It never was “if.”  It is when!

Living in Florida, we have observed that hurricanes are more and more frequent.  Not always making landfall, but dangerous in their approach.

On the heal of these storms, whether we are in a hurricane’s “cone of death” or buffeted by a gale, association claims for property damage will follow.  It is imperative for community associations to know what its insurance policy will cover and how can it obtain benefits if damage occurs. Also, there is a need to properly document claims, and retain documentation.  This is not just in the abstract, education should include directors, managers and owners.

Recently, a Florida appellate court addressed procedures for processing an association’s storm property damage claim.  The facts in American Coastal Insurance Company v. Ironwood, Inc., 46 Fla. L. Weekly D 2315 (Fla. 2nd DCA, October 27, 2021) indicate that in 2017, Ironwood, a Naples condominium association, filed an insurance claim for roof damage caused by Hurricane Irma.  After insurer American Coastal determined that the roof damage was covered under the policy, the insurer made payments and the claim seemed to be resolved.

Not quite resolved because two years later, the association filed another claim for damage caused by Hurricane Irma, but this time to doors and windows.  The insurer requested additional documents from the association.  Before the insurer made a determination on the claim, and without providing all of the documents requested by the insurer, the association invoked its right to an appraisal pursuant to their insurance policy and filed a lawsuit against the insurer for breach of contract.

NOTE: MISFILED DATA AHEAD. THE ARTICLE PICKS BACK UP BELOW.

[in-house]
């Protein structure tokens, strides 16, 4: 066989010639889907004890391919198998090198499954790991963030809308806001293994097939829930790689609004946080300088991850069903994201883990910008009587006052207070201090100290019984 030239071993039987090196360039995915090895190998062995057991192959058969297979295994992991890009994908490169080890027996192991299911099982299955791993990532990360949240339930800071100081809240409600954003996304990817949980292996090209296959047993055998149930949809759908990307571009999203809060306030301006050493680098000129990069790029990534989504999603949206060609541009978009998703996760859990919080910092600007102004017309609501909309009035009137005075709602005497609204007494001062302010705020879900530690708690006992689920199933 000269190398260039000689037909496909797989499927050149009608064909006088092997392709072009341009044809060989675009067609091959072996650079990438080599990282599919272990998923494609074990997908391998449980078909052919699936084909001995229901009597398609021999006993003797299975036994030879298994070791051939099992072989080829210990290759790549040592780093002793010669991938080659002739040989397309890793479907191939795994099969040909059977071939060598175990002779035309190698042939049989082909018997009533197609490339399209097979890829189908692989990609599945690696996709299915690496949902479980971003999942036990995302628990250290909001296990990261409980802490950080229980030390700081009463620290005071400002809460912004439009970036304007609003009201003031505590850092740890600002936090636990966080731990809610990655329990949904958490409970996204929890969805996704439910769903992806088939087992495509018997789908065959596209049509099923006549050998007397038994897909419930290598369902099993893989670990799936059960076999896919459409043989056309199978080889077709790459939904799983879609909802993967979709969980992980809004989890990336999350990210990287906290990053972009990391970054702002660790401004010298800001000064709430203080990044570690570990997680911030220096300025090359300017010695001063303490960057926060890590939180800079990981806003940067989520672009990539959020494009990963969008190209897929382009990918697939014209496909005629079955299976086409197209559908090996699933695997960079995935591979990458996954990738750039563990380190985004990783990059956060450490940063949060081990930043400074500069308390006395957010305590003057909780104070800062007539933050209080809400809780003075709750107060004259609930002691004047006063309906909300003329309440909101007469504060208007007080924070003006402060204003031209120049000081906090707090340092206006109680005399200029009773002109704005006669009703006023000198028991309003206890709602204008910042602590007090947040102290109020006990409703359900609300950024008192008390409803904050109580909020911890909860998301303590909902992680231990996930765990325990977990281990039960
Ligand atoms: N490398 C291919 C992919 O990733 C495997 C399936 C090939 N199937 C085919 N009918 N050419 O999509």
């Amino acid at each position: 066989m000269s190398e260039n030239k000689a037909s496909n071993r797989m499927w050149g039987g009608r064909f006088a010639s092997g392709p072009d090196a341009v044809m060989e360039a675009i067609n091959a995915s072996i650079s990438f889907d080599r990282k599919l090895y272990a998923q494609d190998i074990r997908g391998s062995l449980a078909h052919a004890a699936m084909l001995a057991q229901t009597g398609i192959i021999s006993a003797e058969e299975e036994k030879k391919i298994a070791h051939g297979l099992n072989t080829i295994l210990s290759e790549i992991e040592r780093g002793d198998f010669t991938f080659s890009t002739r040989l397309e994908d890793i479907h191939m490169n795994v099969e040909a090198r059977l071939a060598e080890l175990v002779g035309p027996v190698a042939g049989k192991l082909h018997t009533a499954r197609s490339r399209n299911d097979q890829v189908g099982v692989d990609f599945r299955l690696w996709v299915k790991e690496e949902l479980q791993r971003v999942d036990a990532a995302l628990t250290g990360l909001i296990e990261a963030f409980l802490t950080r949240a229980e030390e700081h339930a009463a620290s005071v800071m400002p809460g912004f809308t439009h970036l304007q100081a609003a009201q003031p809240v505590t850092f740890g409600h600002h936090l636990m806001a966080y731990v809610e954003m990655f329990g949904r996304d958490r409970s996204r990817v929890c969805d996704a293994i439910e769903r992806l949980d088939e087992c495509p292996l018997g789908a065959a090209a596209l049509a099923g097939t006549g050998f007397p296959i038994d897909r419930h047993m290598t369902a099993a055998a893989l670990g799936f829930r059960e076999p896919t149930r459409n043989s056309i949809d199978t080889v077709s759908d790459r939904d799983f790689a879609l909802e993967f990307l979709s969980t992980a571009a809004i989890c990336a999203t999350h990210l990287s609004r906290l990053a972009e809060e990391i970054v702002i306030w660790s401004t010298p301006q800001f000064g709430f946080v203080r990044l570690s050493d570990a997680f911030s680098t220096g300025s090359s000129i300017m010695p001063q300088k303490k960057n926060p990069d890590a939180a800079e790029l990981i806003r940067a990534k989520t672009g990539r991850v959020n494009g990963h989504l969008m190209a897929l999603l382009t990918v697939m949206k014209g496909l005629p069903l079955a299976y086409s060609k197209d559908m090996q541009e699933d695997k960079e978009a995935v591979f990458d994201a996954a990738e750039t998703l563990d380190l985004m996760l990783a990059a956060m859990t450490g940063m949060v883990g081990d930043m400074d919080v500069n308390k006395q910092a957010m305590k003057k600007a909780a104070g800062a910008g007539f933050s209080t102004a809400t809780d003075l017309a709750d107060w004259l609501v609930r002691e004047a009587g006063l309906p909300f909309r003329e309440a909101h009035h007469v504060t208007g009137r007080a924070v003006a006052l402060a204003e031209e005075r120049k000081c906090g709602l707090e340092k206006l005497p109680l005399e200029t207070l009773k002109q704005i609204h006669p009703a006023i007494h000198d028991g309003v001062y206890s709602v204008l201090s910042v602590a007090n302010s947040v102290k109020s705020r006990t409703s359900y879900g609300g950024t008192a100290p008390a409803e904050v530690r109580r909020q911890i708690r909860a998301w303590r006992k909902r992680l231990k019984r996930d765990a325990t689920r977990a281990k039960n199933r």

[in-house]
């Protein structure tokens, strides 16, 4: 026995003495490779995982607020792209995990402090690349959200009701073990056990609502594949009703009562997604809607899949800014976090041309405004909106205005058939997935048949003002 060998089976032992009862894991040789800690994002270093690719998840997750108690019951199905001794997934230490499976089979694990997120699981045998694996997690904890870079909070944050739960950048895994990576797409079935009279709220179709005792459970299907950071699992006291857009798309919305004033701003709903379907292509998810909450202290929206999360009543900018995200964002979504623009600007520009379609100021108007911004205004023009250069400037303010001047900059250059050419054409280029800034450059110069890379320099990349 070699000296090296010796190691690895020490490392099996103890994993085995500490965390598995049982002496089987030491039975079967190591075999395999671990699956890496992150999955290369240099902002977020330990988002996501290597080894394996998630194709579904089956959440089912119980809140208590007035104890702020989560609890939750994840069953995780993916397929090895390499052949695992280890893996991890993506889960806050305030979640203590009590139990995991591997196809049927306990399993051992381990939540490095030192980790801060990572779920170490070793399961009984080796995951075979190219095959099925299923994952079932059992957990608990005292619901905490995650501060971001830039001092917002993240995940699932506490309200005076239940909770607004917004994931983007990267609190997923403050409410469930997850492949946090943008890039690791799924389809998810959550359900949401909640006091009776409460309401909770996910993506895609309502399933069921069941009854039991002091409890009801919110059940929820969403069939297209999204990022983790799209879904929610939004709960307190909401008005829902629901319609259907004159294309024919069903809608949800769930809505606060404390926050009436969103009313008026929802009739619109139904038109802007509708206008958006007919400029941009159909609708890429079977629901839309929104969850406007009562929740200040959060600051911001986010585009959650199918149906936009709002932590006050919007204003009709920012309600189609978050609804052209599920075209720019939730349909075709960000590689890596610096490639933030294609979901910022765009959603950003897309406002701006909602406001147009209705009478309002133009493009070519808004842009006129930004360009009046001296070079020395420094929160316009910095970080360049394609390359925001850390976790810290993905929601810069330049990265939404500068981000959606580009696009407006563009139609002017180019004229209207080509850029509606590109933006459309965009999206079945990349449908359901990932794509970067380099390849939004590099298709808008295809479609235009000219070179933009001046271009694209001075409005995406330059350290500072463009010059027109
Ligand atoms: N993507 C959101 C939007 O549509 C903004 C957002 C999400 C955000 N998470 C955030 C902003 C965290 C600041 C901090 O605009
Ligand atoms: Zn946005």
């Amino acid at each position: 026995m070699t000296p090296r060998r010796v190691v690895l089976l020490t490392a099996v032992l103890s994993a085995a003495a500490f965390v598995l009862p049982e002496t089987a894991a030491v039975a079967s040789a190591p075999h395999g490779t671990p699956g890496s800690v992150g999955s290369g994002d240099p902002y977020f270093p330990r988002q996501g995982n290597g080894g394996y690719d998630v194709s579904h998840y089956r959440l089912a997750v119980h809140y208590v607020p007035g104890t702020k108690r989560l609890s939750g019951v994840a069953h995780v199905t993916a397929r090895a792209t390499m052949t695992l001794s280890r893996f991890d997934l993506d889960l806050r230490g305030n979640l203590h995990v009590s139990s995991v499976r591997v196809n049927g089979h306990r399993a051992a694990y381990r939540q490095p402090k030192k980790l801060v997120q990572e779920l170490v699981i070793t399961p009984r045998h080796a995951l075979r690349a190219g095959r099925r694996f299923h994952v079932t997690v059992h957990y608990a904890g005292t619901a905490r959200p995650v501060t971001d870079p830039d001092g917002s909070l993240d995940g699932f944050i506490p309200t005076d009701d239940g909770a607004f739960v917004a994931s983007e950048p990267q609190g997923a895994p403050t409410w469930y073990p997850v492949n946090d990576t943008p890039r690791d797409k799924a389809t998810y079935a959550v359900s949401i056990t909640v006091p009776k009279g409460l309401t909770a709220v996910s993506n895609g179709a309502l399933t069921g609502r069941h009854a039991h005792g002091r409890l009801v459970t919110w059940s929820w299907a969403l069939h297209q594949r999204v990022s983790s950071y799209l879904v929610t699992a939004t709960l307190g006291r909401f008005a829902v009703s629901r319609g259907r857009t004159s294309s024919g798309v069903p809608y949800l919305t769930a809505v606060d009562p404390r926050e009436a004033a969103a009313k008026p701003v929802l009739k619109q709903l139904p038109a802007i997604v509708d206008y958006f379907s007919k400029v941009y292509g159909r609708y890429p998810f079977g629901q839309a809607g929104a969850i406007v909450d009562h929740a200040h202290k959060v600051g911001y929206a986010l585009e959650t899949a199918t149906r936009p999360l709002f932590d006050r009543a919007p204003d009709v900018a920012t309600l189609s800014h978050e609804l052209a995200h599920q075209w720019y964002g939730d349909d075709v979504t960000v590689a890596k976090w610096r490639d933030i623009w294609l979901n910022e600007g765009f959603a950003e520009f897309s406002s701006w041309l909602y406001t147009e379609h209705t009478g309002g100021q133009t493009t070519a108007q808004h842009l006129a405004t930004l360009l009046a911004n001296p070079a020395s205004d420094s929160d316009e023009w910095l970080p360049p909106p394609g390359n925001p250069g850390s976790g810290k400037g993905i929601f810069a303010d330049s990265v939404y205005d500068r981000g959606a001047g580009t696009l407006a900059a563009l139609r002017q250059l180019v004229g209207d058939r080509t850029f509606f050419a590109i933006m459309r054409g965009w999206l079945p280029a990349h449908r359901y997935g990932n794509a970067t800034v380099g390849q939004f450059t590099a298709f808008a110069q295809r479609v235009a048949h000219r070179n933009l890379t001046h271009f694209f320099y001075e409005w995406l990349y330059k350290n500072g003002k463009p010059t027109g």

The association moved for a stay of the litigation to place the lawsuit on hold, and also moved for an order compelling an appraisal.  The trial court granted the motion compelling an appraisal.

The Florida appellate court reversed the trial court order of appraisal.  The court explained that the insurance policy required that the insured provide to the insurer all documents that the insurer “may reasonably require.”  Under the insurance policy the association was not entitled to an appraisal of its property damage if the insured does not respond to the request for documents.  The trial court failed to address whether the insurer’s request for documents was reasonable before compelling an appraisal.

The appellate court further explained that the insurance policy defined a supplemental claim as any additional claim for losses from the same hurricane.  While the original roof claim was recognized by the insurer to be caused by Hurricane Irma, the windows and doors claim was in some respects a new claim. The “alleged losses related to damage to windows and doors, is therefore a supplemental claim for which a coverage determination must be made before the contractual appraisal right ripens.”

This decision emphasizes the importance of properly complying with an insurer’s request for documents based on an insurance policy if an association files a claim for property damage based on that policy.  The insurer is entitled to all documents it may reasonably require before it makes its decision as to whether the damage is covered by an insurance policy.  This also means that associations should properly document and retain documentation of claims.  If you have any questions as to what is required to be submitted, contact your association’s counsel.